MEMPHIS, Tenn. — Four Memphis mayor hopefuls — Van Turner, Paul Young, Floyd Bonner and J.W. Gibson — made their case to voters in a televised debate on WREG Tuesday night.

WATCH the full debate

Crime and their plans to reduce it was at the top of the agenda during the debate. Three of the four candidates (Turner, Young and Bonner) answered “yes” when asked if they’d personally been a victim of a crime in the past five years.

But during that question, Turner veered from his answer to come out swinging at two of his opponents: Bonner, the county sheriff and Young, CEO of the Downtown Memphis Commission.

Turner, an attorney and former county commissioner and NAACP chairman, accused both opponents of positioning themselves with Republicans. He demanded local litigation to enact stronger gun laws, one of at least two times Tuesday night he targeted each with strong words.

“I don’t understand why Mr. Young has voted in multiple Republican elections, and Sheriff Bonner has accepted the nomination and the endorsement of the Republican Party,” Turner said. “The Republican Party is killing Memphis. They will not enact sensible gun laws. It’s like they’re not listening to us.”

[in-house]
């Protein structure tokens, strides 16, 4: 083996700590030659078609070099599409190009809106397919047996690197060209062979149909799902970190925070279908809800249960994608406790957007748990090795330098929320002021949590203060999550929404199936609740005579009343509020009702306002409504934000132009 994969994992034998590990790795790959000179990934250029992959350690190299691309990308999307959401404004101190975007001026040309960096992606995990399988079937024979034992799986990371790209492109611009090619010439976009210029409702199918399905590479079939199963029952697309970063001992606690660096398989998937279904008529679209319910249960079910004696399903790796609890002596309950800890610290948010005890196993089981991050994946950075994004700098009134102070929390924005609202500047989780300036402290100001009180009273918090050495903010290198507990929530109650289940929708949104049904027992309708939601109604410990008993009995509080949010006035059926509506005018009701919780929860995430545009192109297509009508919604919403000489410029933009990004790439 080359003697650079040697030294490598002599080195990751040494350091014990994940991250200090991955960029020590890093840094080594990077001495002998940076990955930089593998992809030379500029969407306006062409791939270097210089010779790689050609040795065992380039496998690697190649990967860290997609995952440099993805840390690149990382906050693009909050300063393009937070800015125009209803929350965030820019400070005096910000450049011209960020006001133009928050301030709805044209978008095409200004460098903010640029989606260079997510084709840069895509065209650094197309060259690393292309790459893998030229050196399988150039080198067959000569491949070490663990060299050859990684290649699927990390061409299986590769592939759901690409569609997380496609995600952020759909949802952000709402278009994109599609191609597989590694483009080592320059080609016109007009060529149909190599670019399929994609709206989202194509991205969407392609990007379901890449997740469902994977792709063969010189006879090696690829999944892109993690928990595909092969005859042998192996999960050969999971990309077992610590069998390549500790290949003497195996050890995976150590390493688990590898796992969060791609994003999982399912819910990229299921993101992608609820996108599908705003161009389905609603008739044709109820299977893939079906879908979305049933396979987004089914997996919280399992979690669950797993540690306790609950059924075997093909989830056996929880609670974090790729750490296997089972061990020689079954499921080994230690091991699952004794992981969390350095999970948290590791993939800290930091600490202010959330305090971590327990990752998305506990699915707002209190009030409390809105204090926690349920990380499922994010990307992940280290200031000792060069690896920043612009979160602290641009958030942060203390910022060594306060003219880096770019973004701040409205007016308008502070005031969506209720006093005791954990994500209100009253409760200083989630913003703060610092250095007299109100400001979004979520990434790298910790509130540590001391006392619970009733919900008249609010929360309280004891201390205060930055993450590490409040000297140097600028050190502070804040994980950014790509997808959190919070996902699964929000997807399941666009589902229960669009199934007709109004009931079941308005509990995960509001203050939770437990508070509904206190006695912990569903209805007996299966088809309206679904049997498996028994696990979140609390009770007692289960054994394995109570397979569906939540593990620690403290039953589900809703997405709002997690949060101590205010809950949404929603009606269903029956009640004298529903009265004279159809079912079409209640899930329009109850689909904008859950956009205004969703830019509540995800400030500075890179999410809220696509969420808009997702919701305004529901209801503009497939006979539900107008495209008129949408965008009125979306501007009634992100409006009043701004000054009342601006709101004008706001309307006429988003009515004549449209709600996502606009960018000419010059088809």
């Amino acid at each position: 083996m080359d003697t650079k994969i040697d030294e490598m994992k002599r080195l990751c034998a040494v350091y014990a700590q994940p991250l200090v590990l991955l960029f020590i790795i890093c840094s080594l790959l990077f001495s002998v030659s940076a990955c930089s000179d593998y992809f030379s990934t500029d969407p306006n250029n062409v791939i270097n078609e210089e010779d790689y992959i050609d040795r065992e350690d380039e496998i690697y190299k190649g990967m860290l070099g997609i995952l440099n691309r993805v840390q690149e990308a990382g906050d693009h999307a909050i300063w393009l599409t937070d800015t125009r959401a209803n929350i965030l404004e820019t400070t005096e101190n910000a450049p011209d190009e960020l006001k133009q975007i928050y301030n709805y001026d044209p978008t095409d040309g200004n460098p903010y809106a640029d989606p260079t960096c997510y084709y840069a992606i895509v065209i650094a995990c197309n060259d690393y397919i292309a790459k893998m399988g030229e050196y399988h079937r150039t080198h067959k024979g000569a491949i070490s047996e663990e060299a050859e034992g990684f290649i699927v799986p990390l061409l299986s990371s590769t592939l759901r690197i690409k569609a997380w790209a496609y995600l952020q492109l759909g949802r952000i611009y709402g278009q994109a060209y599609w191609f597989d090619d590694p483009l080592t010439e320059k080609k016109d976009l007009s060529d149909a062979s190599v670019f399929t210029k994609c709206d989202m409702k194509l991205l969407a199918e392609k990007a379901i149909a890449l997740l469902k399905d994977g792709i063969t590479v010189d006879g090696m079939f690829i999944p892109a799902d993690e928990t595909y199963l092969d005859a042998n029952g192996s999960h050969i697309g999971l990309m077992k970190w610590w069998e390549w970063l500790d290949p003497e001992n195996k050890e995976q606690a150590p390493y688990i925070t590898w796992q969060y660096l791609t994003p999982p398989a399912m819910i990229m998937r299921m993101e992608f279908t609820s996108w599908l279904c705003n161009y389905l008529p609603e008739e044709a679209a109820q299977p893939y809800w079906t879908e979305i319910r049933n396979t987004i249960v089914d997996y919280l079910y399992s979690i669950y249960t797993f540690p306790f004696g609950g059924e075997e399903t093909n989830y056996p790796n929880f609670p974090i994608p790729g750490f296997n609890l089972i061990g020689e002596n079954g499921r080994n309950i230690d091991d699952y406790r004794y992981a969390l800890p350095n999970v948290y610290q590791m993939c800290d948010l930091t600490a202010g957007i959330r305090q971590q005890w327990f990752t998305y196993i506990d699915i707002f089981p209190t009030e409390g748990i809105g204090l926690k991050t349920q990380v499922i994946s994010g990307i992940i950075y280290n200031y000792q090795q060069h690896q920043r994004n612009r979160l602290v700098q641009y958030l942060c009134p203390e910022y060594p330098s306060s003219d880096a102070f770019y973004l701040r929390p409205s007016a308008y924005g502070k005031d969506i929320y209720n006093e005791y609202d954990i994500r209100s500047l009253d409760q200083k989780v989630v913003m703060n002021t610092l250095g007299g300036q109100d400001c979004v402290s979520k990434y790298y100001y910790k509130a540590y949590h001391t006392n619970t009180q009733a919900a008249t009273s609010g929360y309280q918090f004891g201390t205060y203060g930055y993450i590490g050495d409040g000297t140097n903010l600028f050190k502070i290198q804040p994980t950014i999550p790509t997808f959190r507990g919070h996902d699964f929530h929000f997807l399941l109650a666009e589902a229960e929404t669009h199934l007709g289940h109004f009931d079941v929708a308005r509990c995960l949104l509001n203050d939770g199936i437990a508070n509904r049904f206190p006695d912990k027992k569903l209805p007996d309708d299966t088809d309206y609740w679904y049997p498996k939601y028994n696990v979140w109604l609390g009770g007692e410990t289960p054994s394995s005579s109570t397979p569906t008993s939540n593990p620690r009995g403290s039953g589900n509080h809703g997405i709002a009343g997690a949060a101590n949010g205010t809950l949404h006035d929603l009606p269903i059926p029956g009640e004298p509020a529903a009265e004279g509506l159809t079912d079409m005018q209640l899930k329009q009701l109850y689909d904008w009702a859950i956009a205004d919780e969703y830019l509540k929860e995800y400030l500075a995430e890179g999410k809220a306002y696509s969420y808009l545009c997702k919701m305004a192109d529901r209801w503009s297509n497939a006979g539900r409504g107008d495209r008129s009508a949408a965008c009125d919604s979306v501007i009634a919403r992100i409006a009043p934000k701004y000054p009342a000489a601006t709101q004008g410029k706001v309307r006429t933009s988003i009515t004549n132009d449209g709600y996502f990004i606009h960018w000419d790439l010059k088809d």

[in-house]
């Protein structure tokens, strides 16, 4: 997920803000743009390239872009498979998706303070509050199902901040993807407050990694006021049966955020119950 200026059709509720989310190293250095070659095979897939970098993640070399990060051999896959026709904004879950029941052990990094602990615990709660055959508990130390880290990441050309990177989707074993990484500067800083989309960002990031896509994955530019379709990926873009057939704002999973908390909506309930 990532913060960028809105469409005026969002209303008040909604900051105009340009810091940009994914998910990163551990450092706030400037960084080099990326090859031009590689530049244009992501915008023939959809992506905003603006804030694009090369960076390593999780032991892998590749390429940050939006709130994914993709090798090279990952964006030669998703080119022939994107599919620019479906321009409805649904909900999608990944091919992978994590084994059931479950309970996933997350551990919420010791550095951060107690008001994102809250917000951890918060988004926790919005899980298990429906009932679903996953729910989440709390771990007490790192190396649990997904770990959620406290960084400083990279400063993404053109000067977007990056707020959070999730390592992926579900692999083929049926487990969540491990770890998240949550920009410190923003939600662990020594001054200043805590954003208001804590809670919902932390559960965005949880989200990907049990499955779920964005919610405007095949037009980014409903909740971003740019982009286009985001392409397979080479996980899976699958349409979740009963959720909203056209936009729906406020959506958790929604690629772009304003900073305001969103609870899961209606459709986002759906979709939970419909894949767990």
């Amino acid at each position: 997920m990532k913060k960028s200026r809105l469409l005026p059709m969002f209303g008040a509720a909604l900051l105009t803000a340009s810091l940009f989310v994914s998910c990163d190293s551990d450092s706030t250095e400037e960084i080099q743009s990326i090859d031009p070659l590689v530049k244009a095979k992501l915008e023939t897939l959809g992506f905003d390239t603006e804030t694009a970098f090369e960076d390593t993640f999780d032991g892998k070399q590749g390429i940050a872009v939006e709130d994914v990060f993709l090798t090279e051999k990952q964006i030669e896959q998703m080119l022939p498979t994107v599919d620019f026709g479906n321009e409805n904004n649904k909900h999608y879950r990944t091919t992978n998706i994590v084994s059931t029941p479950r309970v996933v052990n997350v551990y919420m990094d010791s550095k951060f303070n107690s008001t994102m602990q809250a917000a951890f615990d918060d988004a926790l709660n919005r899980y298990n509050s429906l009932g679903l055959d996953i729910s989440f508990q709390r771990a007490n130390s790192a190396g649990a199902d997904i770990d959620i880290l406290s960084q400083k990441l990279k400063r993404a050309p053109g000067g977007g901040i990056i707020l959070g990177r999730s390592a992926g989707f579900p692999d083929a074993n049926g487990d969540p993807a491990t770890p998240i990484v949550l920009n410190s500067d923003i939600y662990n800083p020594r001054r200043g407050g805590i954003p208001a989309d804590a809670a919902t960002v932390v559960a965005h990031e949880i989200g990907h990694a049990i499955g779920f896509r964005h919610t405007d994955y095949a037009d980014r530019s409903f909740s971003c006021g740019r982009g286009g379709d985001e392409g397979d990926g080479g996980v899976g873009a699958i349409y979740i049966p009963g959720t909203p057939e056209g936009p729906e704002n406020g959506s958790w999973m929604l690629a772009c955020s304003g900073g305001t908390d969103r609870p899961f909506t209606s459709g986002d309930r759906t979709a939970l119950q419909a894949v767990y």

Young responded that his votes were in Republican primaries only, not general elections. He called it “strategic crossover voting to ensure that we have good people on both sides of the ledger,” decrying partisan politics and saying he was here to “unify the community.”

Bonner said he didn’t know where Turner got his information. “We are a broad campaign. We are looking to seek voters from any party, any race,” he said.

The Memphis mayoral race is officially non-partisan.

All four candidates agree they would enforce the juvenile curfew. All four candidates agreed they’d have to sit down with Police Chief CJ Davis and review the Memphis Police Department before they could commit to retaining or replacing her as chief.

In a question about attracting industry to the area, Gibson, an entrepreneur, praised Ford’s Blue Oval City electric vehicle facility as a tremendous opportunity, saying Memphis should capitalize on its geographic position. Young said the metro should become a “hub for electric vehicles.”

But in a separate question about how the mayor could keep businesses in Memphis, where many are being repeatedly victimized by Crime, Turner again turned his sights on Bonner.

He accused Bonner of not doing his job by patrolling Memphis.

Bonner responded that the Shelby County Sheriff’s Department’s duty is to respond to the municipalities and unincorporated areas outside the city — although he stressed that they have brought patrols inside Memphis whenever they’ve been asked.

Memphis municipal elections are Oct. 5, with early voting beginning this Friday.

In addition to 17 candidates running for mayor, Memphis City Council seats also are up for a vote.

► WREG released a poll on the mayor’s race Aug. 15. See the results here.

► Find a sample ballot for Memphis voters here.